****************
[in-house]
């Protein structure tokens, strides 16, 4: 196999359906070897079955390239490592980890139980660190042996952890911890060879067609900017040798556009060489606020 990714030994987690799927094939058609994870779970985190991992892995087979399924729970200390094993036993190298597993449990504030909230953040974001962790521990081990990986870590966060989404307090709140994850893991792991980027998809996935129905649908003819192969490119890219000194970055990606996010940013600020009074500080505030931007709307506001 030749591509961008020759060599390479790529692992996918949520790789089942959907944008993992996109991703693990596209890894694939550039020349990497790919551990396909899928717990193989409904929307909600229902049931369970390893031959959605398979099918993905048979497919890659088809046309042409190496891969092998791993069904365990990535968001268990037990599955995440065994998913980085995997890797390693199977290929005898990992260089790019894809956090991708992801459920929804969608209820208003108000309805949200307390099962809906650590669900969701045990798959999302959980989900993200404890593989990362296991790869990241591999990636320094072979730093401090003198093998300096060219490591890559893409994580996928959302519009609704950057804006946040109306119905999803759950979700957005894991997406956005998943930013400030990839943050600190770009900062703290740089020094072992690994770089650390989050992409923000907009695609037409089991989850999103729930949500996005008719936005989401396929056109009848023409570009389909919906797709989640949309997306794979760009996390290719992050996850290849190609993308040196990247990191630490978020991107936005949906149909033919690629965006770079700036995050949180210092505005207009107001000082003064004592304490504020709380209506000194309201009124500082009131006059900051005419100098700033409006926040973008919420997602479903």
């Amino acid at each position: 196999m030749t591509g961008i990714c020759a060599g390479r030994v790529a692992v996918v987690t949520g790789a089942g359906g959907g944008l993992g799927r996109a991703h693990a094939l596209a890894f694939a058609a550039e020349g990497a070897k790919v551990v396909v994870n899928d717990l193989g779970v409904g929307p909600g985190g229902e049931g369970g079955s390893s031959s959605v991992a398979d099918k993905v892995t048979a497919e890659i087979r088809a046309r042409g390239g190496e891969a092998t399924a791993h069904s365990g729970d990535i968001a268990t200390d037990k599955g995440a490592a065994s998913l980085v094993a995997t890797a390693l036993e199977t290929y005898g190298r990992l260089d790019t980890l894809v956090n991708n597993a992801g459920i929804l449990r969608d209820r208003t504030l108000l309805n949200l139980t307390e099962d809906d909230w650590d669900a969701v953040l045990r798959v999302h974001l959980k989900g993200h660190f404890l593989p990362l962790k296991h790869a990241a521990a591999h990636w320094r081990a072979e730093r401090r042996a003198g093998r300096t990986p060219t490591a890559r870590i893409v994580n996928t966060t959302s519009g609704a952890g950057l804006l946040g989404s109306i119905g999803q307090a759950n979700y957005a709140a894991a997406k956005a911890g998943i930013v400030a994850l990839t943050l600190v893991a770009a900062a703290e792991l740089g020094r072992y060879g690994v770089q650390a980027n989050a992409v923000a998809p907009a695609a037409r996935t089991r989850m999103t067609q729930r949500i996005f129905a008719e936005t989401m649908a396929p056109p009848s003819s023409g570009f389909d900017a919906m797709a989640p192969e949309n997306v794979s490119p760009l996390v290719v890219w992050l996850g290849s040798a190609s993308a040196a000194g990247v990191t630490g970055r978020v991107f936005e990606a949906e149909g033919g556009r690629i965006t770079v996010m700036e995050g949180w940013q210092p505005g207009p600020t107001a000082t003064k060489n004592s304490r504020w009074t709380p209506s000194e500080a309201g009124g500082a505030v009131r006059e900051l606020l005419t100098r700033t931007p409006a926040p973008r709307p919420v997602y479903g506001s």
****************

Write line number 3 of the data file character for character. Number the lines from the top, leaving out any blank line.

């Amino acid at each position: 196999m030749t591509g961008i990714c020759a060599g390479r030994v790529a692992v996918v987690t949520g790789a089942g359906g959907g944008l993992g799927r996109a991703h693990a094939l596209a890894f694939a058609a550039e020349g990497a070897k790919v551990v396909v994870n899928d717990l193989g779970v409904g929307p909600g985190g229902e049931g369970g079955s390893s031959s959605v991992a398979d099918k993905v892995t048979a497919e890659i087979r088809a046309r042409g390239g190496e891969a092998t399924a791993h069904s365990g729970d990535i968001a268990t200390d037990k599955g995440a490592a065994s998913l980085v094993a995997t890797a390693l036993e199977t290929y005898g190298r990992l260089d790019t980890l894809v956090n991708n597993a992801g459920i929804l449990r969608d209820r208003t504030l108000l309805n949200l139980t307390e099962d809906d909230w650590d669900a969701v953040l045990r798959v999302h974001l959980k989900g993200h660190f404890l593989p990362l962790k296991h790869a990241a521990a591999h990636w320094r081990a072979e730093r401090r042996a003198g093998r300096t990986p060219t490591a890559r870590i893409v994580n996928t966060t959302s519009g609704a952890g950057l804006l946040g989404s109306i119905g999803q307090a759950n979700y957005a709140a894991a997406k956005a911890g998943i930013v400030a994850l990839t943050l600190v893991a770009a900062a703290e792991l740089g020094r072992y060879g690994v770089q650390a980027n989050a992409v923000a998809p907009a695609a037409r996935t089991r989850m999103t067609q729930r949500i996005f129905a008719e936005t989401m649908a396929p056109p009848s003819s023409g570009f389909d900017a919906m797709a989640p192969e949309n997306v794979s490119p760009l996390v290719v890219w992050l996850g290849s040798a190609s993308a040196a000194g990247v990191t630490g970055r978020v991107f936005e990606a949906e149909g033919g556009r690629i965006t770079v996010m700036e995050g949180w940013q210092p505005g207009p600020t107001a000082t003064k060489n004592s304490r504020w009074t709380p209506s000194e500080a309201g009124g500082a505030v009131r006059e900051l606020l005419t100098r700033t931007p409006a926040p973008r709307p919420v997602y479903g506001s």